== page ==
The Congressional Budget Office has warned that the interest on our federal debt is "poised to skyrocket." Even Federal Reserve Chairman Ben Bernanke is sounding alarms. Yet the White House insists that substantial spending cuts would hurt the economy and increase unemployment.
Plenty of compelling examples indicate just the opposite. When Canada recently reduced its federal spending to 11.3% of GDP from 17.5% eight years earlier, the economy rebounded and unemployment dropped. By comparison, our federal spending is 25% of GDP.
[T]he long-term budget problem is entirely the result of our broken private health care system. If our per person health care costs were the same as what people paid in Canada, Germany or any other wealthy country, we would be looking at enormous budget surpluses (in the "trillions"), not deficits. Of course, this would mean going after the drug companies, the insurance industry, the doctors' lobbies and other health industry groups. Unfortunately, both the politicians and budget reporters are scared to cross these powerful interest groups.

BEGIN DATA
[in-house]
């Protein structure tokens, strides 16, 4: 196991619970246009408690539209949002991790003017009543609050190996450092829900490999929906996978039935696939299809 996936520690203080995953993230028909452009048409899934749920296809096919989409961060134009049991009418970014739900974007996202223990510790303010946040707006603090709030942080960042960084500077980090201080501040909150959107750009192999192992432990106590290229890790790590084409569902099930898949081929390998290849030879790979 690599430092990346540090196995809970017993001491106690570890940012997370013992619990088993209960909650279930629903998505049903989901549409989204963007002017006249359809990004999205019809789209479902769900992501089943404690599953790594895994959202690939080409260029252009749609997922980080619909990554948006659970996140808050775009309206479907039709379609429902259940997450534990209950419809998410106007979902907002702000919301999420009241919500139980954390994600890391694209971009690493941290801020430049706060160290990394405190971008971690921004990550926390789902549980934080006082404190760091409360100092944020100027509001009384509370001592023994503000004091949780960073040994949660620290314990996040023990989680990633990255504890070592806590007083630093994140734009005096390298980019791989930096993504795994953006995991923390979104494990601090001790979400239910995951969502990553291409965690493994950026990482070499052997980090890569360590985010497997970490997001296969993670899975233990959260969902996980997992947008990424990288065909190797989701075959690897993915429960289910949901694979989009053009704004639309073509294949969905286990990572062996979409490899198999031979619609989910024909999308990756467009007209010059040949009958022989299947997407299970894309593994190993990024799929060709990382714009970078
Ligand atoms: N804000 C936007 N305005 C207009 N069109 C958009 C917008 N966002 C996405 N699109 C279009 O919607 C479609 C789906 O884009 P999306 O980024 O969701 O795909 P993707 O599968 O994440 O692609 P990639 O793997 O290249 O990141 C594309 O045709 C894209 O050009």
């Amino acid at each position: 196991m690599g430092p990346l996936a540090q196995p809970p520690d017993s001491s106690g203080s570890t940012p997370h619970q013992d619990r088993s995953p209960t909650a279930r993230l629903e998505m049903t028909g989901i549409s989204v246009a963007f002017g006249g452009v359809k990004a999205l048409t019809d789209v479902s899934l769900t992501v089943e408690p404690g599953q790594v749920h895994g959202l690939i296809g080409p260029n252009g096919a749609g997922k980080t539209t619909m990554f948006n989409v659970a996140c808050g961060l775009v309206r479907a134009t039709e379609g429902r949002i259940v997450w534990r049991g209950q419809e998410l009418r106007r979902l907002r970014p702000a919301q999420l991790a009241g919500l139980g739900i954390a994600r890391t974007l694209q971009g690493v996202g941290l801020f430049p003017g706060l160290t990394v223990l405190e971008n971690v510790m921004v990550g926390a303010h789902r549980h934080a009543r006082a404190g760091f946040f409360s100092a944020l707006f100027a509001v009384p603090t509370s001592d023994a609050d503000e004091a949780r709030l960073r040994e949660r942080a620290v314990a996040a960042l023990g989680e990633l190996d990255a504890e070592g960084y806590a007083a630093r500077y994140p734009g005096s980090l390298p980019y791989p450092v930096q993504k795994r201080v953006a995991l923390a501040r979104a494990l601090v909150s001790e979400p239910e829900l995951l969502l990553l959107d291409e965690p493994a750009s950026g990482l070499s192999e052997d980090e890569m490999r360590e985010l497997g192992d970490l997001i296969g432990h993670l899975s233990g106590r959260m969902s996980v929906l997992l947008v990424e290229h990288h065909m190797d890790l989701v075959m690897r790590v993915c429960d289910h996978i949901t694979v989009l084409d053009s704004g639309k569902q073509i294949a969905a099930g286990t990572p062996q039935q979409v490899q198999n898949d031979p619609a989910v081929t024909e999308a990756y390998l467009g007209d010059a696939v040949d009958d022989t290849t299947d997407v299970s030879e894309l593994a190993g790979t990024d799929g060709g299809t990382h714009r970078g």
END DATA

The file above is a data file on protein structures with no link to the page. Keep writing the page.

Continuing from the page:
Crony capitalism is much easier than competing in an open market. But it erodes our overall standard of living and stifles entrepreneurs by rewarding the politically favored rather than those who provide what consumers want.
The purpose of business is to efficiently convert resources into products and services that make people's lives better. Businesses that fail to do so should be allowed to go bankrupt rather than be bailed out.
But what about jobs that are lost when businesses go under? It's important to remember that not all jobs are the same. In business, real jobs profitably produce goods and services that people value more highly than their alternatives. Subsidizing inefficient jobs is costly, wastes resources, and weakens our economy.
Our elected officials would do well to remember that the most prosperous countries are those that allow consumers—not governments—to direct the use of resources. Allowing the government to pick winners and losers hurts almost everyone, especially our poorest citizens.
Recent studies show that the poorest 10% of the population living in countries with the greatest economic freedom have 10 times the per capita income of the poorest citizens in countries with the least economic freedom. In other words, society as a whole benefits from greater economic freedom.
Even though it affects our business, as a matter of principle our company has been outspoken in defense of economic freedom. This country would be much better off if every company would do the same. Instead, we see far too many businesses that paint their tails white and run with the antelope.